The mobilization will begin at two thirty in the afternoon in El Arbolito park, in the north center of Quito.
“October is a month of struggle and it must be vindicated,” says Carlos Realpe, spokesman for the Proletarian Bloc, a social front that brings together several popular organizations, and which is leading the call for the march to be held this Wednesday, October 13, 2021, in Quito.
Self-employed workers, students, social activists, community members who reject mining in their territories and independent groups will take to the streets. According to Realpe, they will do it to protest against the extractivist policy of President Guillermo Lasso, the job insecurity in the country and the increase in fuel prices. It will start at two in the afternoon from El Arbolito park and will go to the historic center.
For Realpe, far from changing living conditions in Ecuador, the Lasso government has deepened the “anti-popular measures with the deals with the International Monetary Fund (IMF).” On October 4th, the international organization disbursed $802 million through the Expanded Service (SAF) program, as announced by the Ministry of Economy and Finance. The SAF was approved in early September, to ensure fiscal sustainability. According to the IMF report on the agreement, the Ecuadorian government committed to reducing public debt and “creating buffers through a consolidation strategy” to protect the most vulnerable, which will be “complemented by a reform of progressive taxes.”
Carlos Realpe believes that the labor policy of President Lasso becomes precarious and that is why, from his activism and the organization to which he belongs, categorically rejected the draft Law of Creating Opportunities, which the president intended to outline his labor roadmap and his economic and tax plan, but which the Council of the Legislative Administration (CAL) did not qualify on September 29th.
The draft law had several proposals that caused rejection among social sectors, among them, three alternative labor contracts added to those already stipulated in the current Labor Code. In addition, it raised 13 grounds for dismissal – current regulations establish eight – without the need for approval as a mandatory administrative procedure and compensation from worker to employee if he was dismissed for any of those grounds.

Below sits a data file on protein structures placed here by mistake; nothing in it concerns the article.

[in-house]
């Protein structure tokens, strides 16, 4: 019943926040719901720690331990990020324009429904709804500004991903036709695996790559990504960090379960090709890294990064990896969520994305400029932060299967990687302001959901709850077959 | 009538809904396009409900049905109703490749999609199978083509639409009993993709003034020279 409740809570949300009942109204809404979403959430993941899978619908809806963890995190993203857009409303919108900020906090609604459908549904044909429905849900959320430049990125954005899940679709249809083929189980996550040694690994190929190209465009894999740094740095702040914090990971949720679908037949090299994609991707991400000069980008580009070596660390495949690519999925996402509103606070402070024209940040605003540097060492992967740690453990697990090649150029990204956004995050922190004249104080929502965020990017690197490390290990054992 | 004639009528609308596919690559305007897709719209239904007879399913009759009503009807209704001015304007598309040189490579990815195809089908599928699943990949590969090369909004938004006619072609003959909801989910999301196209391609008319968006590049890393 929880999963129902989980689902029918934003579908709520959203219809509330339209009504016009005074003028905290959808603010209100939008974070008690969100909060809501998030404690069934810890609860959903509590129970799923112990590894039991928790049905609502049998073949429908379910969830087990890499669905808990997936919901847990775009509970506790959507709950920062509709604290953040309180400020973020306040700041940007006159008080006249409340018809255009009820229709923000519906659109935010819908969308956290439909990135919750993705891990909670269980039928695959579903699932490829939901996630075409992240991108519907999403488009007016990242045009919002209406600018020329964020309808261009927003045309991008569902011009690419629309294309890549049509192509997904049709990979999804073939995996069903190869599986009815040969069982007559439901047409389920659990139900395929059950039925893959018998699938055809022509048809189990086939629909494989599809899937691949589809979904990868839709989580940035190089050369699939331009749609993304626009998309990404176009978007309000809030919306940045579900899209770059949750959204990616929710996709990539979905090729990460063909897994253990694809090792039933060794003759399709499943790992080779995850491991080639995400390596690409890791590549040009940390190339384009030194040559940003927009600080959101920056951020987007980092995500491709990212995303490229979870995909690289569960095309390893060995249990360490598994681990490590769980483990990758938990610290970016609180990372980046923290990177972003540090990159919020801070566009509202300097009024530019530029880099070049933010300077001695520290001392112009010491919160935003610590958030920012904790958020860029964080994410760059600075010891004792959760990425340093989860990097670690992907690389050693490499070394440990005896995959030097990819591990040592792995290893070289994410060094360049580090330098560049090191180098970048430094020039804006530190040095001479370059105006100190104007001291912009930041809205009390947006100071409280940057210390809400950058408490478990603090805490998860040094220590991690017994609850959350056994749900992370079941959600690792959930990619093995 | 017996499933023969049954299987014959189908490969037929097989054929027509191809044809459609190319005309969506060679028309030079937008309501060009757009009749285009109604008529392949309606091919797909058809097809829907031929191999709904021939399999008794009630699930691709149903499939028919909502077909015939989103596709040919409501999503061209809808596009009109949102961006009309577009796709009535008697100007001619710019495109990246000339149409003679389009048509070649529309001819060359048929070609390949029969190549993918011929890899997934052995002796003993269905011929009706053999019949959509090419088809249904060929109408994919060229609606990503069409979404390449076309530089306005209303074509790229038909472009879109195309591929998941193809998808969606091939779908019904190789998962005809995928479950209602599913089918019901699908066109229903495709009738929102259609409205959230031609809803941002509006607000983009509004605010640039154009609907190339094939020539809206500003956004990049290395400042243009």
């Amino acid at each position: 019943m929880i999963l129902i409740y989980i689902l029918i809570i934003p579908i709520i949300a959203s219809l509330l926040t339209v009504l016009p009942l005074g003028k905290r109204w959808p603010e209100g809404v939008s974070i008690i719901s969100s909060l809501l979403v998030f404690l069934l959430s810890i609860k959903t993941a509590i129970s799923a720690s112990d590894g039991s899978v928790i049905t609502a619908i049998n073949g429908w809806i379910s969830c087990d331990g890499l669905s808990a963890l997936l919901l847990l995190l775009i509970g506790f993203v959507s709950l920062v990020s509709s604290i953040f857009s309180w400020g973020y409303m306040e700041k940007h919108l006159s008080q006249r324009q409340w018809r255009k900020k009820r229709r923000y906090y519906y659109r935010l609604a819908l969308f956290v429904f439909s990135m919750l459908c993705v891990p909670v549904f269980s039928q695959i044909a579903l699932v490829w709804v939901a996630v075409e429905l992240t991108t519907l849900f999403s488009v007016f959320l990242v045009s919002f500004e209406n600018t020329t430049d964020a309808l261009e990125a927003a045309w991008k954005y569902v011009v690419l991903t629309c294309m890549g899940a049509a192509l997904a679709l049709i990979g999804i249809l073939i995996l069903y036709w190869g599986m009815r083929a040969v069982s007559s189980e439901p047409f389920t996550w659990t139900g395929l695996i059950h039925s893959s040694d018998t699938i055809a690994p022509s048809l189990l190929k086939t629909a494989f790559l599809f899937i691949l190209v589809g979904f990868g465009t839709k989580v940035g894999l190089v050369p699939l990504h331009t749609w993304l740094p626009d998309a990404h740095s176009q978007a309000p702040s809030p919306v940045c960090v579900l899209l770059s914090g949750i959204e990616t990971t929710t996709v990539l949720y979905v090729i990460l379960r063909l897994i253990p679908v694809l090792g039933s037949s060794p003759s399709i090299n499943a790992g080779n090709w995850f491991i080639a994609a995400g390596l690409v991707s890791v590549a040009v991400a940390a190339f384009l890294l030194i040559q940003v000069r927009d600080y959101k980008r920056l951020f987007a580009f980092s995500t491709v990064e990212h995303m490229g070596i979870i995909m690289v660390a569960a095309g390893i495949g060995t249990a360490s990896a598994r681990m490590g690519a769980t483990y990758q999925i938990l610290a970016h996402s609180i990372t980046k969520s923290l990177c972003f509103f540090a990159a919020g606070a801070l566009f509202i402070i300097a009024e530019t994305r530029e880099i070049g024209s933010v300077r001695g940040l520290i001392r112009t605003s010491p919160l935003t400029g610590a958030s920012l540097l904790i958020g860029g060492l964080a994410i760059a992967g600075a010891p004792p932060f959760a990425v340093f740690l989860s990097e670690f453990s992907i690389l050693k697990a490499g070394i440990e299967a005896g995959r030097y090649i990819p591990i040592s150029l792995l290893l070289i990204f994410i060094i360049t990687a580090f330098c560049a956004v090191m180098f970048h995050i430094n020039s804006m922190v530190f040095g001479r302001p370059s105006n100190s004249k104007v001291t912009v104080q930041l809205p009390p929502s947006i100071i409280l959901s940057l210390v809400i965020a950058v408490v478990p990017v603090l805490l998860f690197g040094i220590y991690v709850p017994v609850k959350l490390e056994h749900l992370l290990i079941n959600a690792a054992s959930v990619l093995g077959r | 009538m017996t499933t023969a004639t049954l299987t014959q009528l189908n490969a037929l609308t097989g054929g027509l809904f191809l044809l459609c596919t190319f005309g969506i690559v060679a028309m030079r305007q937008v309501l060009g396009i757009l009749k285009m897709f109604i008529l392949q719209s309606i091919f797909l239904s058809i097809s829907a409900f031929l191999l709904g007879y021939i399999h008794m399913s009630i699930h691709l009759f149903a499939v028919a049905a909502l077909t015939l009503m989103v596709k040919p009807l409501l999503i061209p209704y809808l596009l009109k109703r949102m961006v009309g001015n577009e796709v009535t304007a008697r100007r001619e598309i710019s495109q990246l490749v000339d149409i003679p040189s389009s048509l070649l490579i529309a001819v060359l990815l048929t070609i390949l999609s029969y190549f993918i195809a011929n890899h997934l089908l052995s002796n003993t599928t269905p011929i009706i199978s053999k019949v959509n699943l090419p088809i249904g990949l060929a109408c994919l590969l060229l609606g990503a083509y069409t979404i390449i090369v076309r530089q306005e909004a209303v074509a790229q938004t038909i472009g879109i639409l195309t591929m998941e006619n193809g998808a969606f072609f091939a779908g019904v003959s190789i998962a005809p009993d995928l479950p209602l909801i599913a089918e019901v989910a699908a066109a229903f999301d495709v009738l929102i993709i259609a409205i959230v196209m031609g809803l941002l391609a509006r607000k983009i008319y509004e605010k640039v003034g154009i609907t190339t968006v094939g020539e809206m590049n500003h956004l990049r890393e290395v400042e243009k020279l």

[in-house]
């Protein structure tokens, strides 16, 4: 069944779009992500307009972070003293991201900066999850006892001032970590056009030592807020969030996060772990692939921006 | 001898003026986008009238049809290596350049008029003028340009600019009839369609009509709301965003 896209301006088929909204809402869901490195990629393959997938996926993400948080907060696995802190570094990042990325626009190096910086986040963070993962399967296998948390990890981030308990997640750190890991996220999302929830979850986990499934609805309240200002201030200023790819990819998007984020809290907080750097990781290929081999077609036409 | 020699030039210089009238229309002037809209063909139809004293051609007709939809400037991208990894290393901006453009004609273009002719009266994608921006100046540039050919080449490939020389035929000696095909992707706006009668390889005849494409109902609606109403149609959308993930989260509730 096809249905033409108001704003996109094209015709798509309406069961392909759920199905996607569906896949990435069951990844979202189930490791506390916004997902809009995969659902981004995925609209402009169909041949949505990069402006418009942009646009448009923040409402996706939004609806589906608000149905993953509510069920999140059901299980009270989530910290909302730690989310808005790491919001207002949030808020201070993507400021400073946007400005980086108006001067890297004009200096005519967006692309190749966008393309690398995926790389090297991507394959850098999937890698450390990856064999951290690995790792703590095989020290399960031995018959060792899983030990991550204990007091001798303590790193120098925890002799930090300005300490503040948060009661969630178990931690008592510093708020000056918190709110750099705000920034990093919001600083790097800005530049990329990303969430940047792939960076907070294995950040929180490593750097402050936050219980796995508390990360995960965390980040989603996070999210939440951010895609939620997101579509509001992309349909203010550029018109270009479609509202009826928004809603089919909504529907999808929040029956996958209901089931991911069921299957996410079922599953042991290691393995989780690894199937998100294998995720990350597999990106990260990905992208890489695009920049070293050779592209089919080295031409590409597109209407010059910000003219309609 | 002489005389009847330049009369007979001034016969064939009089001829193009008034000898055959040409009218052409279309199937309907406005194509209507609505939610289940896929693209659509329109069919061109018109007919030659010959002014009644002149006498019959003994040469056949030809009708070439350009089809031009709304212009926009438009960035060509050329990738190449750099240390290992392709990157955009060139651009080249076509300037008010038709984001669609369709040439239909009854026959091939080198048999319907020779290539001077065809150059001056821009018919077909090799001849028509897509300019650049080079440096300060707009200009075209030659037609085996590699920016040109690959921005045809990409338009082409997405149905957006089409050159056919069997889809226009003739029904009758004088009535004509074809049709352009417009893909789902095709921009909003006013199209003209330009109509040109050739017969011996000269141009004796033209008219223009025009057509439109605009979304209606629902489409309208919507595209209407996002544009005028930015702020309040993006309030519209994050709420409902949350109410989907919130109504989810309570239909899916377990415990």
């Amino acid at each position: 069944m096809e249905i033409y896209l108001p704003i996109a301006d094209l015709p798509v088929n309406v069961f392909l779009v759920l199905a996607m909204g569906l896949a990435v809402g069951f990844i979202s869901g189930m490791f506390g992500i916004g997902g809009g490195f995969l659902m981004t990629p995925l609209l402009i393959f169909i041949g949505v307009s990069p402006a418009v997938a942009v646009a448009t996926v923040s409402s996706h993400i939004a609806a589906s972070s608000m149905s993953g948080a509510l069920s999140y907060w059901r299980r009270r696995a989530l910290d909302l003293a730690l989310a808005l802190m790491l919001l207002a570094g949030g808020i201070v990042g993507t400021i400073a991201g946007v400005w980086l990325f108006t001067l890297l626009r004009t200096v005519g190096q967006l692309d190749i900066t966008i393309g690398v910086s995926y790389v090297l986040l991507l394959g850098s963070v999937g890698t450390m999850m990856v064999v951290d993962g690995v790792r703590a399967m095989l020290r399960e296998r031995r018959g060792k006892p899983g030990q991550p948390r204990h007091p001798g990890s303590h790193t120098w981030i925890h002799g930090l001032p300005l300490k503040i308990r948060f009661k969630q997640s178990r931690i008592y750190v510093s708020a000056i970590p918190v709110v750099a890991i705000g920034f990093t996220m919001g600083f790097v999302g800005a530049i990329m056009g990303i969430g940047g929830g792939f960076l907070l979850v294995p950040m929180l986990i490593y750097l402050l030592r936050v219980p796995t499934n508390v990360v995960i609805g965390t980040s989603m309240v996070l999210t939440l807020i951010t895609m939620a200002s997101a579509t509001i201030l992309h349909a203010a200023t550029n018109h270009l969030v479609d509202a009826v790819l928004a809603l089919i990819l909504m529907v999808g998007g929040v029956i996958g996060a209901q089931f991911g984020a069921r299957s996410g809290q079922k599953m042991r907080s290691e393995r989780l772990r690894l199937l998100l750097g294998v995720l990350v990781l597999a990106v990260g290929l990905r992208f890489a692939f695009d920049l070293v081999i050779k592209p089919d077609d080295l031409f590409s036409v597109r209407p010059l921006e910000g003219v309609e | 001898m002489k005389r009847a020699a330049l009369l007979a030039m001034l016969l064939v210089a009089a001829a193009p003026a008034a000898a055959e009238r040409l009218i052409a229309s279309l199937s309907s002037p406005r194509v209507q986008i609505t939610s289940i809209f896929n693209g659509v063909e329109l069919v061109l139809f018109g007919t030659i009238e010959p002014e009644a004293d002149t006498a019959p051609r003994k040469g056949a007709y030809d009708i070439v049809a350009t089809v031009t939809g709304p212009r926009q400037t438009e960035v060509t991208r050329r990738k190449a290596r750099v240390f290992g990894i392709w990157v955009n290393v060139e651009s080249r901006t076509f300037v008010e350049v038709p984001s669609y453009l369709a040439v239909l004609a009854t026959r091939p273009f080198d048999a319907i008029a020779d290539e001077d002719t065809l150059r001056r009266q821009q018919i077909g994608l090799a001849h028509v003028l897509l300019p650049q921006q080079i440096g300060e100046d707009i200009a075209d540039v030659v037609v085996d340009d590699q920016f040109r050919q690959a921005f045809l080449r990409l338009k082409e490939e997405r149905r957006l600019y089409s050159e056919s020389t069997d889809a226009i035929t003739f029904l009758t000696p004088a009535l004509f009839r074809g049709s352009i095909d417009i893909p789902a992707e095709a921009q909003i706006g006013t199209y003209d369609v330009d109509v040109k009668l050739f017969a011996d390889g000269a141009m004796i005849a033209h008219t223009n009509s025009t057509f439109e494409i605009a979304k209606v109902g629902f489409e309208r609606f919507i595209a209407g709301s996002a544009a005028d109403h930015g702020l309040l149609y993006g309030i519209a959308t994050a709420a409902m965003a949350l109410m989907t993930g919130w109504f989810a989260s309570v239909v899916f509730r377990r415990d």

For economist John Cajas, Guillermo Lasso’s labor proposal directly undermined the stability of the workers. But he also says it was important to look at it holistically. “Although if an employer dismisses a collaborator for one of the reasons and he tries to challenge, they are not on equal footing. The balance always falls on the employer,” he questioned.
Carlos Realpe says that during the march voices will also be raised about unemployment in Ecuador, which was even mentioned by President Lasso in official figures. During his speech in the National Assembly on September 24th, before the presentation of the bill Creating Opportunities, the President said that only 3 out of 10 Ecuadorians of the economically active population have a formal job; that is, 70% of Ecuadorians work in the informal sector. Lasso also indicated that in rural areas the situation worsens: only 2 out of 10 people have a job. In general terms, he pointed out, 5.8 million people do not have a stable permanent job in the country.
Another of the demands of the social organizations for which they will take to the streets, says Carlos Realpe, is the rejection of Decree 151 of last August 5th. This provided that the Ministry of Energy and Non-Renewable Natural Resources disseminate “at the national level the conditions in which legal and responsible mining must take place in the country” in order to attract foreign investment. The document provides for the promotion of regulations on processes of prior, free and informed consultation of indigenous peoples and nationalities. However, for Realpe the decree is a way to open the way for transnational companies without taking into account the needs of the communities.
“The only way out for the people is a revolution, the change of the economic base,” says Realpe. In addition, the mobilization will protest the repression experienced by self-employed merchants in the streets, as denounced by the Association of Self-Employed Workers of Ecuador, and their fight for access to higher education.